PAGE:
It was an incredible opportunity—spend ten days in and around Mozambique’s Gorongosa National Park leading a professional development course and learning about the park and its mission. Woodstock Academy biology teacher Valerie May jumped at the chance.
“It was a big honor to be asked to lead the workshop,” May said.
May has worked with the Howard Hughes Medical Institute for the past four years, leading workshops at national conferences and running workshops in several cities around the country. The organization is clearly impressed by May as they invited her and two other public school teachers, Cindy Gay from Colorado and Ann Brokaw of Ohio, to lead a two-day workshop in Mozambique this summer.
The Gorongosa Biodiversity Science Education Program, located inside the park, aims to “guide the next generation of Mozambican university students, biologists, and conservation leaders in biodiversity research and wildlife preservation through hands on capacity building workshops, research fellowships, and higher education opportunities.”
The instructors who work for the Education Program are all experts in ecology but don’t necessarily have backgrounds in education—which is where the American teachers came in.
May, Brokaw, and Gay focused on different strategies the instructors can use to teach for understanding—shifting away from a traditional lecture model of teaching to incorporating more active learning. May said the instructors’ response was very positive.
“Throughout the workshop, we modeled different strategies they could use in their courses to facilitate learning,” May said. “The instructors learned the backward design of curriculum in order to focus on student understanding rather than just conveying content.”
May said that one graduate student who took part in the workshop had planned to focus her career on research, but the workshop made her think differently about her ability to teach.
A unique partnership creates opportunity
The Government of Mozambique has partnered for twenty years with the Gorongosa Restoration Project, a U.S. non-profit, to balance the needs of wildlife and people who live near the park.
“With the Gorongosa restoration project, they’re really trying to do things the right way,” May said. “They’re focusing on conservation while also taking into account that people live in the area and have needs.”
May said that poaching is one problem the partnership is trying to address by working with people who live in the buffer zone around the park.
“It’s a farming project,” May said. “If farmers agree not to poach, they’re given resources and a plot of land. As they’re successful, they can sell food and move up the economic ladder.”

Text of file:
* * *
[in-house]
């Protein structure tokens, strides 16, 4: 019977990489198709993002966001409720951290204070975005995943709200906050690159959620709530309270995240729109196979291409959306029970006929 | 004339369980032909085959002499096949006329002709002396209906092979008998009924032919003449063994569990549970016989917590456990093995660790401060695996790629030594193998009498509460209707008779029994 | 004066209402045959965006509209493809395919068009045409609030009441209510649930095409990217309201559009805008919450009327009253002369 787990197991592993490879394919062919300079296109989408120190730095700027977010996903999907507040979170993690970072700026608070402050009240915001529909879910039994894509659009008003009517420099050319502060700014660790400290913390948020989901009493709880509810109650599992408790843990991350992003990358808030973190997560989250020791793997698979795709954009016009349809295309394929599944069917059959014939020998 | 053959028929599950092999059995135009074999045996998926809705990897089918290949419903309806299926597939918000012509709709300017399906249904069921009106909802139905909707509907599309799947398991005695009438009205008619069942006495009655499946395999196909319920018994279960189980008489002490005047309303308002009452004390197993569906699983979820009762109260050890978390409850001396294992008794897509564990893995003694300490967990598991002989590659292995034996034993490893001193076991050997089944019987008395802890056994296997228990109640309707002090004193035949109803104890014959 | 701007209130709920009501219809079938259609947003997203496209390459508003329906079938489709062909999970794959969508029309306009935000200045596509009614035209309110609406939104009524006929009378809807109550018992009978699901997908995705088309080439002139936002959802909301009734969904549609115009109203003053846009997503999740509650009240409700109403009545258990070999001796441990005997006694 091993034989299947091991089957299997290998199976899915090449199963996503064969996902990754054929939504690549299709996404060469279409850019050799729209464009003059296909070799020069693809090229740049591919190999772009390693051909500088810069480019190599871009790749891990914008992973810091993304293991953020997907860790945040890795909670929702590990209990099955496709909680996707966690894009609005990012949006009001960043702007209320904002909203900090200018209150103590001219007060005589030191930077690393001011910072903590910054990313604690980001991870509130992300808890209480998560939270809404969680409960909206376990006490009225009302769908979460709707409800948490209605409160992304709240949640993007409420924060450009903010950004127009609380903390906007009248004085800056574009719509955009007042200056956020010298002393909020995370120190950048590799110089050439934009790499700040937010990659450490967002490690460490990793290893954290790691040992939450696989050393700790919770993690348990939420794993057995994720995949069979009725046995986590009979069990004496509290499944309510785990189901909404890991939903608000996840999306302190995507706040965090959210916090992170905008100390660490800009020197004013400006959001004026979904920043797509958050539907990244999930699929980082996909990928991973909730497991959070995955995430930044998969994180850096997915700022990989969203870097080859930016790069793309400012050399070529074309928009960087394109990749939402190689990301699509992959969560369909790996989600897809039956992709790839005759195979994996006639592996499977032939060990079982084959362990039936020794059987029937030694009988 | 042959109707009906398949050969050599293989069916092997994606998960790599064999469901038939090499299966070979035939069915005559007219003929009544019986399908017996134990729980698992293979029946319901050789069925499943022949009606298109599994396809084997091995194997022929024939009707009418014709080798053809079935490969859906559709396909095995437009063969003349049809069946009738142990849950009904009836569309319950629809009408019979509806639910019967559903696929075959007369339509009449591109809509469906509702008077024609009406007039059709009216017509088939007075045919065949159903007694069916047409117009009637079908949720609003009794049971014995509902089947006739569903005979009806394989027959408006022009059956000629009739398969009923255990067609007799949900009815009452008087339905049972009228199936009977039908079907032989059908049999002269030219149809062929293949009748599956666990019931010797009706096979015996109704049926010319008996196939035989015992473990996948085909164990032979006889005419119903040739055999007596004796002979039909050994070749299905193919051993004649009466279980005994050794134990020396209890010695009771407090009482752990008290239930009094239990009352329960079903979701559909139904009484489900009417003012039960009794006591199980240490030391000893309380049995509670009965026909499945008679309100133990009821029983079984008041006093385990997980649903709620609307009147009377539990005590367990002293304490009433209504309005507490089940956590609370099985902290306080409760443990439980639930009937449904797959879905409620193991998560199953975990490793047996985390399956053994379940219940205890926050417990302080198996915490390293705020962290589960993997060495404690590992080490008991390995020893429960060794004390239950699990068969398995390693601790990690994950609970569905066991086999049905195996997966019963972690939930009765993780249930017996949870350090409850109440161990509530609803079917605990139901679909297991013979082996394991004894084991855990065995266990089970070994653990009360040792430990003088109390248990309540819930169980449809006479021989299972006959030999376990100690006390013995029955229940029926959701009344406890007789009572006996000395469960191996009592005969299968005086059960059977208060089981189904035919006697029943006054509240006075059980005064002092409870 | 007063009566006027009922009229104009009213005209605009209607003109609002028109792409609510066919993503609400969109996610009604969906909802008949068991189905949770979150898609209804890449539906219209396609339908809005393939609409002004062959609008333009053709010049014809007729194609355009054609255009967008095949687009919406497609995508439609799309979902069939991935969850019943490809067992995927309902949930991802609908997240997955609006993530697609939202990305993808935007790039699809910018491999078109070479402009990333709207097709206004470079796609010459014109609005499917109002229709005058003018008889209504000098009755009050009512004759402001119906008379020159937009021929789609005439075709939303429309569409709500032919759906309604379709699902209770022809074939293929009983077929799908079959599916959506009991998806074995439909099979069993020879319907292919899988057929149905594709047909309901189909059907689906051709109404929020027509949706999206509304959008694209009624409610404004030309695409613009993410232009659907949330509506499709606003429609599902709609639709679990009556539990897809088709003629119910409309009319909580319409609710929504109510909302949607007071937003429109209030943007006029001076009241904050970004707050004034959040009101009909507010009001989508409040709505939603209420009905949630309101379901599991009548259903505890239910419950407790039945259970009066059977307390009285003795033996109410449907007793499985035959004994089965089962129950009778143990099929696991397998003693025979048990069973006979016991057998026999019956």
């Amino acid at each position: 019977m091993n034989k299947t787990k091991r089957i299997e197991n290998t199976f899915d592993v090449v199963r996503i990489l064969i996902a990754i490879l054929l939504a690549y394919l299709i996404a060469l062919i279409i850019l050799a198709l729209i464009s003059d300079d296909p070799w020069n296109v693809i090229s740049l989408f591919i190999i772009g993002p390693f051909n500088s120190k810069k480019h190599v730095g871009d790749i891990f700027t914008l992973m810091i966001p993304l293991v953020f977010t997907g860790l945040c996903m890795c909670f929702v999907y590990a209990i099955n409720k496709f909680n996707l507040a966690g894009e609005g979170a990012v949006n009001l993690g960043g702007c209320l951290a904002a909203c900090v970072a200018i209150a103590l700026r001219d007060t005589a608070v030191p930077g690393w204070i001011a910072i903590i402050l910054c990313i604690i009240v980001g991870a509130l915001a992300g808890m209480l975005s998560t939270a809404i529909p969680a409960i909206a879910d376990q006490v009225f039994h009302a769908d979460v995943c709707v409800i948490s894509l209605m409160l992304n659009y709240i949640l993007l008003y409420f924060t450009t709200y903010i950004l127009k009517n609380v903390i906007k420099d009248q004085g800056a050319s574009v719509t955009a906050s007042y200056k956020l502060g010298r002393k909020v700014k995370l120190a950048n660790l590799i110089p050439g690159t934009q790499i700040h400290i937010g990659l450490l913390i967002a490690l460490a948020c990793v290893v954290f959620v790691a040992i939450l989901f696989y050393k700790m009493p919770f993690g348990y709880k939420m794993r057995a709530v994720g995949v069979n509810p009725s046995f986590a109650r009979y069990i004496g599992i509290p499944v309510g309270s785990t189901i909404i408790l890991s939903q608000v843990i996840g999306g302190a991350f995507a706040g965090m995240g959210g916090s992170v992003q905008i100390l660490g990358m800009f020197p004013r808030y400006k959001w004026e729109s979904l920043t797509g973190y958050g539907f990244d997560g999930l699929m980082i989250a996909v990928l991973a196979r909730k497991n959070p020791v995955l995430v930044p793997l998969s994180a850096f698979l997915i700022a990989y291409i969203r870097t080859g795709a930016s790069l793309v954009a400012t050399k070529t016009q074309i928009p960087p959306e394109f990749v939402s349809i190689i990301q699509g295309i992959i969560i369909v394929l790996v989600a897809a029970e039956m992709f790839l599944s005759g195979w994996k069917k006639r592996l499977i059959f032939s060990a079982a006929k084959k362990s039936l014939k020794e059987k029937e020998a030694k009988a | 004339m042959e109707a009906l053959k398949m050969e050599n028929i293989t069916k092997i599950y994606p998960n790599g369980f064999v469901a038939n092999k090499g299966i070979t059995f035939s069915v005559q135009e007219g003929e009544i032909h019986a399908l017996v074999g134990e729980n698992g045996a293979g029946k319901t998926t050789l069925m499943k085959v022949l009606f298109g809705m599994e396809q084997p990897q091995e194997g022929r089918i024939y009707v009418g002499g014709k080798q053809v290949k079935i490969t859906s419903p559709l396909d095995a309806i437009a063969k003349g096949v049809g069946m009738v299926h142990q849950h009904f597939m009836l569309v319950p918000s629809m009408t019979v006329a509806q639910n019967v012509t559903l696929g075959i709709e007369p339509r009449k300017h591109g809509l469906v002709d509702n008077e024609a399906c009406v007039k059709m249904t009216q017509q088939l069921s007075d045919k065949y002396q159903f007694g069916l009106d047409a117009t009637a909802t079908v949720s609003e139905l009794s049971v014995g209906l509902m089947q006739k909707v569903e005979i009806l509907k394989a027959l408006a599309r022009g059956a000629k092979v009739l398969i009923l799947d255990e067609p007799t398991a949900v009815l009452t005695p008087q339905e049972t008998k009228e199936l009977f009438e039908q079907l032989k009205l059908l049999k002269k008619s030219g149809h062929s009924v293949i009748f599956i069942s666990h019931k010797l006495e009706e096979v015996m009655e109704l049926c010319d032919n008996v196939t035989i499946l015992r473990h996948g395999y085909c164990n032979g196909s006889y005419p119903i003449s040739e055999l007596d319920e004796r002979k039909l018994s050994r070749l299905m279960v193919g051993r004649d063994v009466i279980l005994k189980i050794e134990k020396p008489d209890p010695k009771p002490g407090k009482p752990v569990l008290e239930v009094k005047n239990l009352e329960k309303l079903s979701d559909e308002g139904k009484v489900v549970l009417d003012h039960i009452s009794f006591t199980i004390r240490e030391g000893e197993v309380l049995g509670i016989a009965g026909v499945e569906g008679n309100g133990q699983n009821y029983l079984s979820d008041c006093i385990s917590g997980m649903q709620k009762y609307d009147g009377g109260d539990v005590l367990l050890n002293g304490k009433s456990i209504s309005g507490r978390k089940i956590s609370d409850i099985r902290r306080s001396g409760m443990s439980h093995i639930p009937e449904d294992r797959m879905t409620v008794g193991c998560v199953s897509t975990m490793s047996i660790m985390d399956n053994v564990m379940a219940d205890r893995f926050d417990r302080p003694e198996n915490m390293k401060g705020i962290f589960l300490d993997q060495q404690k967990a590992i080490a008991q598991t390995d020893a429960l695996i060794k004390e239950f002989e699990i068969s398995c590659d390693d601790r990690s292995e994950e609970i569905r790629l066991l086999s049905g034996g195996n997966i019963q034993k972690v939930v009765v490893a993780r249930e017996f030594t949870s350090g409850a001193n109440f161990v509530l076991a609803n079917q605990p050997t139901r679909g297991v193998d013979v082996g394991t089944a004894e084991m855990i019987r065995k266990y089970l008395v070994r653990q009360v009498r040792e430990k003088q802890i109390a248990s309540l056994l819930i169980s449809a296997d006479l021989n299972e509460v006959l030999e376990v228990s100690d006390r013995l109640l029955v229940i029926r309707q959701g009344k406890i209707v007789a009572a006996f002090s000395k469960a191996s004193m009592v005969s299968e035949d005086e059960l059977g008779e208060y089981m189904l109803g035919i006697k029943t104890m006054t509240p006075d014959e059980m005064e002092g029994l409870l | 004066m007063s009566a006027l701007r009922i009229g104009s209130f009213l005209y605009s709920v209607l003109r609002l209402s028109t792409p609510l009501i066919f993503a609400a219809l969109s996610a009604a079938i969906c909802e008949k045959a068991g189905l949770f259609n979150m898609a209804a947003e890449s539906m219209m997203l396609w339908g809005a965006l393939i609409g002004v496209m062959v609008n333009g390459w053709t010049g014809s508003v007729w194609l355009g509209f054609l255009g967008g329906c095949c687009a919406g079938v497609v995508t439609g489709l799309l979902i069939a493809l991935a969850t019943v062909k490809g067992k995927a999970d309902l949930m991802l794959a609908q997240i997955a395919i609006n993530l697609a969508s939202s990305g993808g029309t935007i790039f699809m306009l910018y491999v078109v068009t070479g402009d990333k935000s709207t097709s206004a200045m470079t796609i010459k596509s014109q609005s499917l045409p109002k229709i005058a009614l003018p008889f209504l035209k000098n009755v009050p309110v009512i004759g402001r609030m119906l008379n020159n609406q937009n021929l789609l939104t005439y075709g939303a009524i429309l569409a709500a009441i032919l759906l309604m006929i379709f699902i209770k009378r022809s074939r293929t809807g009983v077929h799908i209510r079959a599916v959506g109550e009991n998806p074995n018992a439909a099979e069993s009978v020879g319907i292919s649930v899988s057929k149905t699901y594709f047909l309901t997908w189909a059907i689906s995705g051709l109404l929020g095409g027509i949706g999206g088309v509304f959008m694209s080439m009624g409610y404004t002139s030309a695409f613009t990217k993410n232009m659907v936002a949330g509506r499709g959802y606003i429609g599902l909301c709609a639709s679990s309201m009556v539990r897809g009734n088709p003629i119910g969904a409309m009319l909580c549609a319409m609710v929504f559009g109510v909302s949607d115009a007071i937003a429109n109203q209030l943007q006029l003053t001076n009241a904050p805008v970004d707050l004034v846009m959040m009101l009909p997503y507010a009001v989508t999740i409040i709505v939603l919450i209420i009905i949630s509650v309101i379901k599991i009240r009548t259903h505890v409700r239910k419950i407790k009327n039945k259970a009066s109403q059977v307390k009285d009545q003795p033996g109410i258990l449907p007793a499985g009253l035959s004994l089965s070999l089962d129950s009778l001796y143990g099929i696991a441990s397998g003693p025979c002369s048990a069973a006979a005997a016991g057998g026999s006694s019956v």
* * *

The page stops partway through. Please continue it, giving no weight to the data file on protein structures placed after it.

May and the other teachers went on a number of game drives and twice saw lions. Due to poaching, the park is having trouble restoring the lion population. While the snares placed by poachers are not intended to snare lions, the lions get caught in the traps—resulting in the loss of limbs and, in several cases, death.
“While the lions and elephants are vital components of the park’s ecosystems, they are also necessary to bring in tourists, and tourists are necessary to bring in money to the region,” May said.
Bringing lessons back to Connecticut
“The experience reaffirmed what I teach my students about ecology, human population growth, and the issues of the developing world,” May said. “It surprised me how much the trip reinforced and impacted my thinking.”
One local English teacher who took part in the professional development workshop May and the other Americans led invited them to visit the school where he works in Vila Gorongosa, the largest town in the area.
“It’s an extremely rural area in an extremely poor country,” May said. “At the public high school we visited, of the 2,300 students, only 800 were girls. The class sizes were large and the teachers had no resources at all.”
Most of the students at the high school want to continue on to university but their families don’t have the funds to afford higher education. “There’s a real lack of opportunity, which is why the Gorongosa Restoration Project is working to provide opportunities for those living in the park’s buffer zone,” May said.
When May teaches the human population unit of her AP biology class this year, she plans to have her students come up with questions to email to a man she met who is in charge of many of the programs in the buffer zone around Gorongosa National Park.
“He’s going to answer some of the questions my students generate,” May said. “That kind of authentic interaction makes a bigger impact on the students than if I simply hand them the facts.”
In her ecology unit, May also plans to use a set of free ecology classroom activities related to work going on at the park. These are produced by BioInteractive, the science education division of the Howard Hughes Medical Institute.
In a blog post about her time in Mozambique, May wrote, “Gorongosa National Park and the communities that surround it are a special place where science, conservation, education, and community assistance are coming together to save a natural wonder and provide a hand up to a resilient community of people.”
May has been back in the U.S. for a month now, but she says her experiences in Mozambique will stay with her for a long time to come. “I hope that at the very least they will help me to remember to appreciate the opportunities I have been given and to be more present in the moment.”